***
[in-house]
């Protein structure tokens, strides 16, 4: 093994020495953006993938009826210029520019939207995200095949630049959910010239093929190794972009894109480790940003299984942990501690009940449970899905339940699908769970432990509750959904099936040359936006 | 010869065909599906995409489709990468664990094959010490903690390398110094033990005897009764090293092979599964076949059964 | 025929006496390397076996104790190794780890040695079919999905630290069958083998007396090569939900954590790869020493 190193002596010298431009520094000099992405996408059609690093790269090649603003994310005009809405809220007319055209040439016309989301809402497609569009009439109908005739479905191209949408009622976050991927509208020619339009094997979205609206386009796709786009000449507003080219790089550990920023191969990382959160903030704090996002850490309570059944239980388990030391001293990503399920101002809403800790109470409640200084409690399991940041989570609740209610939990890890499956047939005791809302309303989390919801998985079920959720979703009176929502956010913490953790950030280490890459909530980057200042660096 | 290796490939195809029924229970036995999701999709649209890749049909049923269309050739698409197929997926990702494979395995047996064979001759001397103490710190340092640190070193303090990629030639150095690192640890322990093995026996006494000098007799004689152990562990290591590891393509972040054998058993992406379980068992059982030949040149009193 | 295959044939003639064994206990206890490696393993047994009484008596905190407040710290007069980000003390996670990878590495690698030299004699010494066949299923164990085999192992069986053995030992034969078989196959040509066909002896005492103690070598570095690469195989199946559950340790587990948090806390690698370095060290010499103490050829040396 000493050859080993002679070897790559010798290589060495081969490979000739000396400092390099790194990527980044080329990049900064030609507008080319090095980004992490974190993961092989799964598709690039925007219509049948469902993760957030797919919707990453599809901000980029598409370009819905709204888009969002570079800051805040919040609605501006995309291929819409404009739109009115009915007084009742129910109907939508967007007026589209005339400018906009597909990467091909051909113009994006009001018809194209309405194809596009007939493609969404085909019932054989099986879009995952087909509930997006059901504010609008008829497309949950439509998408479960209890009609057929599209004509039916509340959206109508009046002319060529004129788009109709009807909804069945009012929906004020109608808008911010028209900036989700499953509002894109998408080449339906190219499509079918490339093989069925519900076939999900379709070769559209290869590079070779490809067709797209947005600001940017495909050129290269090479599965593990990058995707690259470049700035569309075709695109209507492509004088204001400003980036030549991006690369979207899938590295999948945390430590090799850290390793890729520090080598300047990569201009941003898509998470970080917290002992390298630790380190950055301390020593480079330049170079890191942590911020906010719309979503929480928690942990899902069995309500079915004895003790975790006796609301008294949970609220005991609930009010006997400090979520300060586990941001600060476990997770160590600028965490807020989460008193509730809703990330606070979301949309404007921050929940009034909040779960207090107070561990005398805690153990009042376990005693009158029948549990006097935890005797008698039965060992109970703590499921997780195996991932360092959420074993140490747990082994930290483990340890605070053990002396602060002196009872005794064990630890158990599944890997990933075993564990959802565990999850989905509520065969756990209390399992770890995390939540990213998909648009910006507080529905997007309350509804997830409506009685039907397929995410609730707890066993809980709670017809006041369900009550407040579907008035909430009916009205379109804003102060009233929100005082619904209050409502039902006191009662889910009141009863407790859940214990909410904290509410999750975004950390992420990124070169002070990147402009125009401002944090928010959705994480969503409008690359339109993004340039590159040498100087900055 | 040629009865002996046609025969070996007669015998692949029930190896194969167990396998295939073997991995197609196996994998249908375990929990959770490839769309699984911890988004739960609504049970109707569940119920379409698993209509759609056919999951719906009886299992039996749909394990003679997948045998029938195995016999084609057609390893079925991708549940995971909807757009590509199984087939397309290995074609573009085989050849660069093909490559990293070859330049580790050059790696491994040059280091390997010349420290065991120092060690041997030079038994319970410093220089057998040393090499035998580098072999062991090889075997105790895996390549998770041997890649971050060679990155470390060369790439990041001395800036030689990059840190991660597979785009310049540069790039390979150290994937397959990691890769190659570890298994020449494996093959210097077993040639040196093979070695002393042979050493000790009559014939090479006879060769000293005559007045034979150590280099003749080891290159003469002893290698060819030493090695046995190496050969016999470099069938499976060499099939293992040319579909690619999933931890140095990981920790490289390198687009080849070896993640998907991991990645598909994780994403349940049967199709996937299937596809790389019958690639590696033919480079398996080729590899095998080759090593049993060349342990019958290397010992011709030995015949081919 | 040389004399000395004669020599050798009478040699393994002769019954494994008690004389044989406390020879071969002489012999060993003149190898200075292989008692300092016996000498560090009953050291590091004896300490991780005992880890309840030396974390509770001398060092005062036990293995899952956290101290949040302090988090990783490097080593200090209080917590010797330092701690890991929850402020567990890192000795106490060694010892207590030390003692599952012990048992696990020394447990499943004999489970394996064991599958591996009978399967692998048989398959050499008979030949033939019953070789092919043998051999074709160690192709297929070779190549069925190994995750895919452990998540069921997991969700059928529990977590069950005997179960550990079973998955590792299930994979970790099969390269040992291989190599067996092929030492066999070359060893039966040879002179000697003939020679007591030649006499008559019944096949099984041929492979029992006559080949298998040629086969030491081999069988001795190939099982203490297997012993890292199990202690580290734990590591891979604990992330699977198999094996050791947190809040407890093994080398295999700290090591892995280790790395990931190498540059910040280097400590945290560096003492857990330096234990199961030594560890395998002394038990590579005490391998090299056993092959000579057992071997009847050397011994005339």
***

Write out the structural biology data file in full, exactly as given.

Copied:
[in-house]
């Protein structure tokens, strides 16, 4: 093994020495953006993938009826210029520019939207995200095949630049959910010239093929190794972009894109480790940003299984942990501690009940449970899905339940699908769970432990509750959904099936040359936006 | 010869065909599906995409489709990468664990094959010490903690390398110094033990005897009764090293092979599964076949059964 | 025929006496390397076996104790190794780890040695079919999905630290069958083998007396090569939900954590790869020493 190193002596010298431009520094000099992405996408059609690093790269090649603003994310005009809405809220007319055209040439016309989301809402497609569009009439109908005739479905191209949408009622976050991927509208020619339009094997979205609206386009796709786009000449507003080219790089550990920023191969990382959160903030704090996002850490309570059944239980388990030391001293990503399920101002809403800790109470409640200084409690399991940041989570609740209610939990890890499956047939005791809302309303989390919801998985079920959720979703009176929502956010913490953790950030280490890459909530980057200042660096 | 290796490939195809029924229970036995999701999709649209890749049909049923269309050739698409197929997926990702494979395995047996064979001759001397103490710190340092640190070193303090990629030639150095690192640890322990093995026996006494000098007799004689152990562990290591590891393509972040054998058993992406379980068992059982030949040149009193 | 295959044939003639064994206990206890490696393993047994009484008596905190407040710290007069980000003390996670990878590495690698030299004699010494066949299923164990085999192992069986053995030992034969078989196959040509066909002896005492103690070598570095690469195989199946559950340790587990948090806390690698370095060290010499103490050829040396 000493050859080993002679070897790559010798290589060495081969490979000739000396400092390099790194990527980044080329990049900064030609507008080319090095980004992490974190993961092989799964598709690039925007219509049948469902993760957030797919919707990453599809901000980029598409370009819905709204888009969002570079800051805040919040609605501006995309291929819409404009739109009115009915007084009742129910109907939508967007007026589209005339400018906009597909990467091909051909113009994006009001018809194209309405194809596009007939493609969404085909019932054989099986879009995952087909509930997006059901504010609008008829497309949950439509998408479960209890009609057929599209004509039916509340959206109508009046002319060529004129788009109709009807909804069945009012929906004020109608808008911010028209900036989700499953509002894109998408080449339906190219499509079918490339093989069925519900076939999900379709070769559209290869590079070779490809067709797209947005600001940017495909050129290269090479599965593990990058995707690259470049700035569309075709695109209507492509004088204001400003980036030549991006690369979207899938590295999948945390430590090799850290390793890729520090080598300047990569201009941003898509998470970080917290002992390298630790380190950055301390020593480079330049170079890191942590911020906010719309979503929480928690942990899902069995309500079915004895003790975790006796609301008294949970609220005991609930009010006997400090979520300060586990941001600060476990997770160590600028965490807020989460008193509730809703990330606070979301949309404007921050929940009034909040779960207090107070561990005398805690153990009042376990005693009158029948549990006097935890005797008698039965060992109970703590499921997780195996991932360092959420074993140490747990082994930290483990340890605070053990002396602060002196009872005794064990630890158990599944890997990933075993564990959802565990999850989905509520065969756990209390399992770890995390939540990213998909648009910006507080529905997007309350509804997830409506009685039907397929995410609730707890066993809980709670017809006041369900009550407040579907008035909430009916009205379109804003102060009233929100005082619904209050409502039902006191009662889910009141009863407790859940214990909410904290509410999750975004950390992420990124070169002070990147402009125009401002944090928010959705994480969503409008690359339109993004340039590159040498100087900055 | 040629009865002996046609025969070996007669015998692949029930190896194969167990396998295939073997991995197609196996994998249908375990929990959770490839769309699984911890988004739960609504049970109707569940119920379409698993209509759609056919999951719906009886299992039996749909394990003679997948045998029938195995016999084609057609390893079925991708549940995971909807757009590509199984087939397309290995074609573009085989050849660069093909490559990293070859330049580790050059790696491994040059280091390997010349420290065991120092060690041997030079038994319970410093220089057998040393090499035998580098072999062991090889075997105790895996390549998770041997890649971050060679990155470390060369790439990041001395800036030689990059840190991660597979785009310049540069790039390979150290994937397959990691890769190659570890298994020449494996093959210097077993040639040196093979070695002393042979050493000790009559014939090479006879060769000293005559007045034979150590280099003749080891290159003469002893290698060819030493090695046995190496050969016999470099069938499976060499099939293992040319579909690619999933931890140095990981920790490289390198687009080849070896993640998907991991990645598909994780994403349940049967199709996937299937596809790389019958690639590696033919480079398996080729590899095998080759090593049993060349342990019958290397010992011709030995015949081919 | 040389004399000395004669020599050798009478040699393994002769019954494994008690004389044989406390020879071969002489012999060993003149190898200075292989008692300092016996000498560090009953050291590091004896300490991780005992880890309840030396974390509770001398060092005062036990293995899952956290101290949040302090988090990783490097080593200090209080917590010797330092701690890991929850402020567990890192000795106490060694010892207590030390003692599952012990048992696990020394447990499943004999489970394996064991599958591996009978399967692998048989398959050499008979030949033939019953070789092919043998051999074709160690192709297929070779190549069925190994995750895919452990998540069921997991969700059928529990977590069950005997179960550990079973998955590792299930994979970790099969390269040992291989190599067996092929030492066999070359060893039966040879002179000697003939020679007591030649006499008559019944096949099984041929492979029992006559080949298998040629086969030491081999069988001795190939099982203490297997012993890292199990202690580290734990590591891979604990992330699977198999094996050791947190809040407890093994080398295999700290090591892995280790790395990931190498540059910040280097400590945290560096003492857990330096234990199961030594560890395998002394038990590579005490391998090299056993092959000579057992071997009847050397011994005339």